2. 2. needed to make those nutrients more available to your crops. By Although passive compost tea is not aerated, it is not necessarily incorporating nutrients into their bodies, microorganisms ensure anaerobic unless additional nutrients are added. If a passive tea that the nutrients are conserved in the soil and not leached through turns anaerobic, it can putrify, rather than ferment, which may produce rainfall and erosion. phenols and alcohol that can harm plants and beneficial soil microorganisms. Therefore, it’s important not to add fertilizers or Although trials that have tested compost tea for disease nutrients to your passive tea, in order to keep it aerobic and healthy. management have generated variable results, compost tea has the potential to suppress certain plant pathogens on some crops. For example, compost tea has been shown to partially control powdery mildew, though it has not yet been proven to be sufficiently effective to use as a sole means of control for commercial growers. While plenty of anecdotal evidence suggests that compost tea can control disease, research has not supported this evidence to date (most of the pathogens and diseases tested have not been controlled by compost tea). However, there are multiple mechanisms that may explain the variations in disease suppression that have been observed, including different forms of competition, such as resource competition, antibiotic production, parasitism, and systemic acquired resistance. While more research is needed to investigate the validity of compost tea as a disease suppressant, its ability to improve soil health is certain. If these benefits sound appealing, then read on to find out how you Some examples of commercial and homemade aerated compost tea brewers. can make compost tea and use it as part of your operation. Aerated Tea How Do I Get Started? If you choose to produce aerated compost tea, you then need to If you are interested in making compost tea, you must begin by decide whether you want to purchase a commercial compost tea making a couple of decisions. First, you need to decide if you want brewer or build your own. These systems require a source of elec- to make passive or aerated compost tea. tricity to power the air and/or water pumps that provide oxygen and extract microorganisms and nutrients from the compost. Commercial brewers can cost anywhere from $100 to thousands of Passive Tea dollars, depending on the volume and complexity of the system. Passive compost tea is a great way to start experimenting with Fortunately most manufactures have developed good brewing compost tea use. An easy way to make passive compost tea is to fill instructions to go with their systems, so if you purchase a brewer, it an old burlap sack with one part compost, and suspend this bag in a is best to follow the directions provided. A list of commercial com- garbage can filled with five parts water (by volume) for several post tea system manufacturers can be found in the resource section weeks. This tea can then be applied to crops or soil as a fertilizer. of this fact sheet. Most published research on the use of compost tea for disease If you decide to build your own system, you have many more choices suppression utilizes passive compost teas. to make. Homemade aerated compost tea systems vary greatly in their design, and can employ aeration devices that range from fish tank aerators to commercial grade air compressors. Although this may be a more economical option, you should expect a certain amount of trial and error before your system is fully functional. For information on how to make homemade aerated compost tea, check out the Pennsylvania Department of Environmental Protection’s online article, “Compost Tea as Easy as 1, 2, 3”, at tea1.htm Regardless of how you make compost tea, proper sanitation is essential to produce a consistent, quality tea. Most producers use chlorine bleach to clean the inside of their systems, but other products such as hydrogen peroxide and detergents can also be effective. One of the most basic, easy cleaning tricks is to rinse out the system with clean water as soon as you remove the tea, so that the residue doesn’t have time to dry. That step, followed by proper sanitation, will help you maintain a clean brewer that generates good quality tea every time you use it. Passive compost tea can be made by simply suspending a burlap sack full of compost in a tank of water. The Rodale Institute®, 611 Siegfriedale Road, Kutztown, PA 19530-9320 USA • 610-683-1400 • • The Rodale Institute is a private, publicly supported nonprofit organization under section 501(c)3 of the Internal Revenue Code. © 2003, The Rodale Institute (20230-6)
  3. 3. How Do I Apply Compost Tea as Part of an Organic Production Plan? 8. Compost leachate may be applied to the soil under the 90/120 day pre-harvest restriction; foliar applications of this leachate Compost tea can be used by certified organic growers, but it is is prohibited. always a good idea to check with your certification agency before initiating any new practice. Certified organic growers must follow 9. Compost tea is not allowed to be used in the production of the recommendations set forth by the Compost Tea Task Force, edible seed sprouts. designed to insure the safety of organic food. Dan Sullivan, editor at New Farm, drafted a great summary of these recommendations, listed on the following page. These recommendations and the complete article can be found online at The original recommendations from the National Organic Standard Compost Tea Task Force recommendations: Board Compost Tea Task Force can also be found online at 1. Potable (drinkable) water must be used to make compost tea, lReport.pdf. and for any dilution before application. To apply the tea, use a low-pressure, high-volume sprayer with 2. Equipment used to prepare compost tea must be sanitized a diaphragm pump. The diaphragm pump is vital because it doesn't before use, using an approved sanitizing agent. squeeze and destroy the microorganisms in the tea, as can happen 3. Compost tea should be made with NOP-compliant compost with a mechanical pump. Your compost tea sprayer should be or vermicompost—as spelled out by earlier guidelines of the dedicated to tea only (or other non-toxic uses), because pesticide Compost Task Force, or as prescribed in section 205.203 residues inside the sprayer will contaminate your tea and destroy (c) (2) of the NOP rule. (Non-compliant compost feedstocks, its microorganisms. either plant- or manure-based, may harbor high levels of Use a wide-orifice or flood-jet type nozzle, and remove the fecal bacteria.) nozzle screens before you spray to prevent clogging and improve 4. Compost tea made without additives (such as kelp, fish dispersion. The best times to spray are after rains, and in the hydrolysate, and humic acid) can be used without restriction. morning and evenings when UV rays are low and won't affect the microorganisms in the tea. 5. Compost tea made with additives can be applied without restriction if the compost tea production system (base Compost tea is a very old tool that has benefited farmers for cen- compost, additives, and equipment) has been pre-tested to turies. Compost tea production can be simple and inexpensive (such produce a tea that meets EPA-recommended recreational as passive tea) or more complex and advanced, with large scale water quality guidelines for bacterial indicators of fecal mechanized systems that pump out thousands of gallons of aerated contamination. Levels of E. coli and enterococci (another tea a day. Though scientific research on compost tea has been antibiotic-resistant pathogenic bacteria) must be monitored. limited to date, the benefits of using compost tea are just beginning to be realized. With more research, compost tea may become an At least two compost tea batches brewed with the production integral component of sustainable farming operations in the future. system must be tested. The average population of indicator For more information on compost tea research, production, and use, bacteria across both batches is the yardstick for a passing please see the resource list below. Happy brewing! or failing grade. Once the tea production system passes, compost tea from that specific system may be used without restriction (provided none of the potential variables, such as base compost, brew times, or boosting agent formulas, Resource List is altered). If compost tea made with compost tea additives is not “Soil Biology Primer” is an excellent resource for people interested pre-tested for indicator bacteria, it can be used on food crops, in learning more about soil biology and the soil food web. This but its use is restricted to times prior to 90/120 days before Natural Resource Conservation Service (NRCS) publication is harvest (90 days for produce not in direct contact with the soil, available online at no charge at and 120 days for produce that touches the soil). Crops not ty/soil_biology/soil_biology_primer.html. intended for human consumption, ornamental plants, and Elaine Ingham, Soil Foodweb Inc., has published a booklet on using grain crops intended for human consumption are exempt from compost tea that is available on the web at pre-testing and the 90/120-day pre-harvest rule. “The Compost Tea Brewers Manual” includes information about the 6. Compost extracts—any mixture of compost, water and biology of compost and how to produce and apply compost tea. additives combined for less than one hour before use—may be Scheuerell, Steve, and Walter Mahaffee. “Compost Tea: Principals applied without restriction. and Prospects for Plant Disease Control”, Compost Science & 7. Raw manure extracts or teas may be applied to the soil under Utilization, (2002), vol. 10, No.4,313-338. Steve Scheuerell’s the 90/120 day pre-harvest restriction; foliar applications of literature review is a great resource for information on using these extracts are prohibited. compost tea for disease suppression.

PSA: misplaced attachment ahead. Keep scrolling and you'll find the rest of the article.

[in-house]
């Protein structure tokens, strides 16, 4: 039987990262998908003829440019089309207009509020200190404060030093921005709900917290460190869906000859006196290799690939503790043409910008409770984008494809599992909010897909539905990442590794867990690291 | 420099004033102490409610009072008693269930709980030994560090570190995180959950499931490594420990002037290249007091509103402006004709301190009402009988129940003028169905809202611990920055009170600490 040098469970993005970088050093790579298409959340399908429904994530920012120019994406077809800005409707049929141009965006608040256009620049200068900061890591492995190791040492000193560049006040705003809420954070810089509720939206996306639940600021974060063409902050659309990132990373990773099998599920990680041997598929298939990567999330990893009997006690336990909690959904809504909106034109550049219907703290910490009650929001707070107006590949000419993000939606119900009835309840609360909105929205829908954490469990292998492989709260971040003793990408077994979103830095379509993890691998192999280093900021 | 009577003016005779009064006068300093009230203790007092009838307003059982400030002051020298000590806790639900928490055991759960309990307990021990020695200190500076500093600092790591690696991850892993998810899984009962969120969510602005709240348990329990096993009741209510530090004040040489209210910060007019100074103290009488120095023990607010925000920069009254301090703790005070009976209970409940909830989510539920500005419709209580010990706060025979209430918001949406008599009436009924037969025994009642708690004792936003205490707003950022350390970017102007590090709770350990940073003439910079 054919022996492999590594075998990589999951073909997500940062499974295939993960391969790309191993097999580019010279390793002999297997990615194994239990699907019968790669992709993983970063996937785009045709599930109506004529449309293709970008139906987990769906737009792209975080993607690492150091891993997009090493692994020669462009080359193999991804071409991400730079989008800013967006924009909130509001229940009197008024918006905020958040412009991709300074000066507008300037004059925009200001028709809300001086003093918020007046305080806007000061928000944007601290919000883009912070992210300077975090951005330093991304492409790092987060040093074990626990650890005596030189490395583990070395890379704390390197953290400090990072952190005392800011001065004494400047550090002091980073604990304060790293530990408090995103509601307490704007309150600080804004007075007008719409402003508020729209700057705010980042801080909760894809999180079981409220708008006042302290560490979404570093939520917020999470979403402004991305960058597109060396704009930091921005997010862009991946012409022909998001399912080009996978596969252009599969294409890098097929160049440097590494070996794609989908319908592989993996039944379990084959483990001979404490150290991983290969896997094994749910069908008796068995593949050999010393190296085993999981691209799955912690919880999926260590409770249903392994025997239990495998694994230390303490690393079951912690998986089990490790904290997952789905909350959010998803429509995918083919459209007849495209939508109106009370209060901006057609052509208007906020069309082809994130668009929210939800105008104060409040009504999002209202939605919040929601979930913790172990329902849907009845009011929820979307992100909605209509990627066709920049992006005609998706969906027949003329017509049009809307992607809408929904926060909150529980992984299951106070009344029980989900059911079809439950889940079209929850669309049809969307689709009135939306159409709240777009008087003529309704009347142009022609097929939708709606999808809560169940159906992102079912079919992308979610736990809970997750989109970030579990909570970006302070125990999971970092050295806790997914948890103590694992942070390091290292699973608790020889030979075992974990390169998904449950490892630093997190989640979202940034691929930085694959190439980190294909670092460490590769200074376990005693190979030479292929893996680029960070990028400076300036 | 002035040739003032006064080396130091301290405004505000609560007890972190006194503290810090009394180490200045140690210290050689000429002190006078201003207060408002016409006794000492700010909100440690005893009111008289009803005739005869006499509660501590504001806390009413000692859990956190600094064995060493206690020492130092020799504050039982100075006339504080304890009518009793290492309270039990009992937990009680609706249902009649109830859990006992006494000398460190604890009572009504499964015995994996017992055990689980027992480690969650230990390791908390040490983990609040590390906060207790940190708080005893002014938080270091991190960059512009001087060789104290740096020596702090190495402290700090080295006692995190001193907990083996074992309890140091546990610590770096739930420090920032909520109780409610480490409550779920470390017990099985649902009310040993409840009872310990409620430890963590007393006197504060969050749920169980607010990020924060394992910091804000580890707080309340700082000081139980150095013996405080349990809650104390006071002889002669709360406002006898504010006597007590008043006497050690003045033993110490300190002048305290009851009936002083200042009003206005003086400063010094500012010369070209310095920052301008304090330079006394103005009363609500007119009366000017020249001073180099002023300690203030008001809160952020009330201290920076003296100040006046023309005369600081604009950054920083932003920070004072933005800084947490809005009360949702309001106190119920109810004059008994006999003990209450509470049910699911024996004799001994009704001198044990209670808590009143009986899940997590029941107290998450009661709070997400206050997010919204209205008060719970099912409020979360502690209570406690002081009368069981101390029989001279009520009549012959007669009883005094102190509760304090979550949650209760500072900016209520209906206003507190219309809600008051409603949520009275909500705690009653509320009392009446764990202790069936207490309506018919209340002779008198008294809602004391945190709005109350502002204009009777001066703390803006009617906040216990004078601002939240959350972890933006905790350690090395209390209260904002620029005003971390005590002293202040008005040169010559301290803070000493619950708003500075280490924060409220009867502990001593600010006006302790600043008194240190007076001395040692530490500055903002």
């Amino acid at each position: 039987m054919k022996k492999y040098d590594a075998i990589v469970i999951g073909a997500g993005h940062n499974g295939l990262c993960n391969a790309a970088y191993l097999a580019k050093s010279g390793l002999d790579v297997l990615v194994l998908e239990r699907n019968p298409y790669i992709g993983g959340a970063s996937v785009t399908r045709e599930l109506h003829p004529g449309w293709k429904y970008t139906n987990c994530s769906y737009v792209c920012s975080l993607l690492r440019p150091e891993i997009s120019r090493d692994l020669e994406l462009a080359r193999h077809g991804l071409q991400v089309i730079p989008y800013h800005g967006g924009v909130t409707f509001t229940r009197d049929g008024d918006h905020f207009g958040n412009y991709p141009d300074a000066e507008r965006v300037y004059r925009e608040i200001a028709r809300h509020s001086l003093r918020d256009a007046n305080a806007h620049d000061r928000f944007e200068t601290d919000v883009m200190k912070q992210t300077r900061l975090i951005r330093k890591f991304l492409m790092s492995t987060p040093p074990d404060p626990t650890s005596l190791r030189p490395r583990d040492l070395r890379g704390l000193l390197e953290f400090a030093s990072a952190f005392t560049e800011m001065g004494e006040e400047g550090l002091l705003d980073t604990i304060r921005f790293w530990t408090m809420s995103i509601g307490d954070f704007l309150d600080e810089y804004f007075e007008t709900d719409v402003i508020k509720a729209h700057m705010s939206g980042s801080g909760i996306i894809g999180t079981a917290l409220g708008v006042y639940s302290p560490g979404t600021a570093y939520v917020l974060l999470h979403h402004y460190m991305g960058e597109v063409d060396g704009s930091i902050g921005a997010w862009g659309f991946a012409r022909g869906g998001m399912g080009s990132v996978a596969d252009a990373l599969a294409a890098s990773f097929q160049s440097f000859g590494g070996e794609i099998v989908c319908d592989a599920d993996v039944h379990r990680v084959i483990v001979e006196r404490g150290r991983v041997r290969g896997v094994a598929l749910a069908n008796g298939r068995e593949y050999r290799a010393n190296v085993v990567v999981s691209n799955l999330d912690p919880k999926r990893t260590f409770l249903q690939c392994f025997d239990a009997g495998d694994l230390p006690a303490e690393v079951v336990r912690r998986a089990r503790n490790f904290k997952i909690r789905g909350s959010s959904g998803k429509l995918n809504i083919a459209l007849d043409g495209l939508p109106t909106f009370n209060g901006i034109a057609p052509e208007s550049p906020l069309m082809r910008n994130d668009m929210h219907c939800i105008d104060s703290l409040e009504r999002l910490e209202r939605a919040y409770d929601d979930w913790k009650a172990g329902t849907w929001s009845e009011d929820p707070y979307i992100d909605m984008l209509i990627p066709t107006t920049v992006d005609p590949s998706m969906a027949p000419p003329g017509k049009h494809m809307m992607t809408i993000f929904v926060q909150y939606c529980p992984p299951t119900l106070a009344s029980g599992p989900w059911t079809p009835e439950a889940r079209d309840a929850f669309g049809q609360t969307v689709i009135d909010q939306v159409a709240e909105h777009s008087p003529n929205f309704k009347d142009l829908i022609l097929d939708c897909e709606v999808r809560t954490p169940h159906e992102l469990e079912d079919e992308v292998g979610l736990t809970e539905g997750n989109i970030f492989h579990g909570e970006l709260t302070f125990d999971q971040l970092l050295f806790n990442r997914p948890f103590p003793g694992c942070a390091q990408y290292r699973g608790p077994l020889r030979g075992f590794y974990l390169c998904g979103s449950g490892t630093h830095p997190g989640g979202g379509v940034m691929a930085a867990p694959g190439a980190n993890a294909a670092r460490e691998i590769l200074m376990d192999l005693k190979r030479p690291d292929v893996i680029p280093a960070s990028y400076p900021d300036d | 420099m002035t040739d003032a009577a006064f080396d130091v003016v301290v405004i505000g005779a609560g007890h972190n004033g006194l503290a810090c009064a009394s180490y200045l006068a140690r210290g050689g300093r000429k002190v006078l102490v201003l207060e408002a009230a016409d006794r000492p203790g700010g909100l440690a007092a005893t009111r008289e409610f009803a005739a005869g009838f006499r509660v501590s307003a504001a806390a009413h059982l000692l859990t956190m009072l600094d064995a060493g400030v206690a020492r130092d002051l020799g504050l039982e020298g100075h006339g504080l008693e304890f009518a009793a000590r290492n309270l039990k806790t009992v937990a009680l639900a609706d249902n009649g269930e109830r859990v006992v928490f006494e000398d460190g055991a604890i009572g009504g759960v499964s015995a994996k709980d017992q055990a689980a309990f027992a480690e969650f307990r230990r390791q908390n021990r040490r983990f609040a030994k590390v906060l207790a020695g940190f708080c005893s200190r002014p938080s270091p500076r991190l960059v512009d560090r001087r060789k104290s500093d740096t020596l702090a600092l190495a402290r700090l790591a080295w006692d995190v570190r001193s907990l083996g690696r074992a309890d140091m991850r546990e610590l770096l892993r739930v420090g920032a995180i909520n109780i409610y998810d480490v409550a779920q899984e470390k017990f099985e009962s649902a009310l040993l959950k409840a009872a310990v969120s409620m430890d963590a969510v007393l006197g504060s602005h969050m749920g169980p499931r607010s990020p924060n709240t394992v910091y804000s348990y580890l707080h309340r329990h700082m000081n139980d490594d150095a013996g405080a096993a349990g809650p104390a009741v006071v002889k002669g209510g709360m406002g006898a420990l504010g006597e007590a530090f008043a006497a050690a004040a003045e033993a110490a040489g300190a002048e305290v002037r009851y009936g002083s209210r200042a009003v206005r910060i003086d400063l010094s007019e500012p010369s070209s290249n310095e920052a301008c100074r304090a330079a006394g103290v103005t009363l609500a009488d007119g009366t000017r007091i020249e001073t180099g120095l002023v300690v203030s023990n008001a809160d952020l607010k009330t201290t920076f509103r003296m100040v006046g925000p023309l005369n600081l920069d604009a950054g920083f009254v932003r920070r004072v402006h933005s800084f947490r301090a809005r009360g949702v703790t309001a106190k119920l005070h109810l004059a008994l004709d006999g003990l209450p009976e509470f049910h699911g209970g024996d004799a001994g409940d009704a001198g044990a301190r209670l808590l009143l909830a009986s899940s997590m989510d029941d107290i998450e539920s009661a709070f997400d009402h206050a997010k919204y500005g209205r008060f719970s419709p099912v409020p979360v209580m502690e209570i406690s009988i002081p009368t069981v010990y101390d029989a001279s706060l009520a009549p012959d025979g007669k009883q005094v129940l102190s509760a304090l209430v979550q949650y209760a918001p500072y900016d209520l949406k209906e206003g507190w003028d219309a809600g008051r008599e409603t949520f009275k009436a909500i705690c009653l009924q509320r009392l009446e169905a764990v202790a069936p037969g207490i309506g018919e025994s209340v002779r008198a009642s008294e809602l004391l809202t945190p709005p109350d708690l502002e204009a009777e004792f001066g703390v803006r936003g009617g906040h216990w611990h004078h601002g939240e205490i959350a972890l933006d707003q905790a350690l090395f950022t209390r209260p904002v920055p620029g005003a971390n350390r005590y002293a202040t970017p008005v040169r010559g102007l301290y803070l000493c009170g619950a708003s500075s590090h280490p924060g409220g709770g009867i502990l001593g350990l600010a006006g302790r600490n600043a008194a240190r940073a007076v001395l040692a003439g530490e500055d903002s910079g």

4. 4. Steve Diver, ATTRA, has put together a nice summary of using EPM Inc. – Bruce Elliot compost tea for disease suppression and is available online at P.O. Box 1295, Cottage Grove, Oregon, 97424 Phone: 541-767-2747 E-mail: In October 2000, Vicki Bess of BBC Labs, published an informative article in Biocycle titled “Understanding Compost Tea” which is available online at Growing Solutions, Inc – Michael Alms P.O. Box 2256, Sonoma, CA 95476 Phone: 888-600-9558 Laboratories for Testing Compost and Compost Tea BBC Laboratories, Inc. – Vicki Bess Keep It Simple, Inc – Leon Hussey; 1217 N. Stadem Drive, Tempe, AZ, 85281; 12323 180th Ave. NE, Redmond, WA. 98052-2212 Phone - (480)967-5931, Fax - (480)967-5036; Phone: 1-866-558-0990 E-mail: Woods End® Research Laboratory, Inc. – William Brinton; PO Box 297, Mt Vernon, ME, 04352; Phone - (207) 293-2457, Fax - (207) 293-2488; Soil Soup, Inc – Jerry Erickson 305 9th Avenue North, Seattle, WA 98109 Phone: 1-877-711-7687 Microbial Matrix Systems, Inc. – Lynn Rodgers E-mail:; 33935 Hwy 99E, Suite B, Tangent, OR, 97389; Phone - (541) 967-0554, Fax - (541) 967-4025; Bob’s Brewers, Inc – Bob Norsen 6515 West Marginal Way S.W, Seattle, WA 98106 Soil Foodweb Inc. – Elaine Ingham and Paul Wagner Phone: 206-571-4671; 555 Hallock Ave (Rt 25a) Suite 7, Email: Port Jefferson Station, NY, 11776; Phone - (631) 474-8848, Fax - (631) 474-8847; Compost tea nutrient values can be determined by testing as a WormGold, Inc – George Hahn hydroponic solution with your local agriculture laboratory. P.O. Box 95, Cardiff by the Sea, CA 92007 Phone: 760-942-6086 E-mail: Compost Tea Groups International Compost Tea Council (ICTC) – a group devoted to Nature Tech, Inc – Carol Ann Rollins expanding public awareness of compost tea and promoting sound 1651 Point Drive, Sonoma, CA 95476 science to support advances in compost tea technology. Phone: 707-938-5857 E-mail: Compost Tea Industry Association (CTIA) – a group devoted to information exchange and evolving the expanding industry associated with compost tea. EcoVit, Inc – Laura Sabourin RR # 1 St. Catharines, Ontario Canada L2R 6P7 Phone: 905-562-0151 Commercial Compost Tea Brewing Systems E- mail: Alaska Bountea – John Evans P.O. Box 1072, Palmer, Alaska 99645 Phone: 907-745-8234 Mention of a resource, brand, or organization does not constitute E-mail: an endorsement of that resource, brand, or organization over others that are not mentioned. The Rodale Institute®, 611 Siegfriedale Road, Kutztown, PA 19530-9320 USA • 610-683-1400 • • The Rodale Institute is a private, publicly supported nonprofit organization under section 501(c)3 of the Internal Revenue Code. © 2003, The Rodale Institute (20230-6)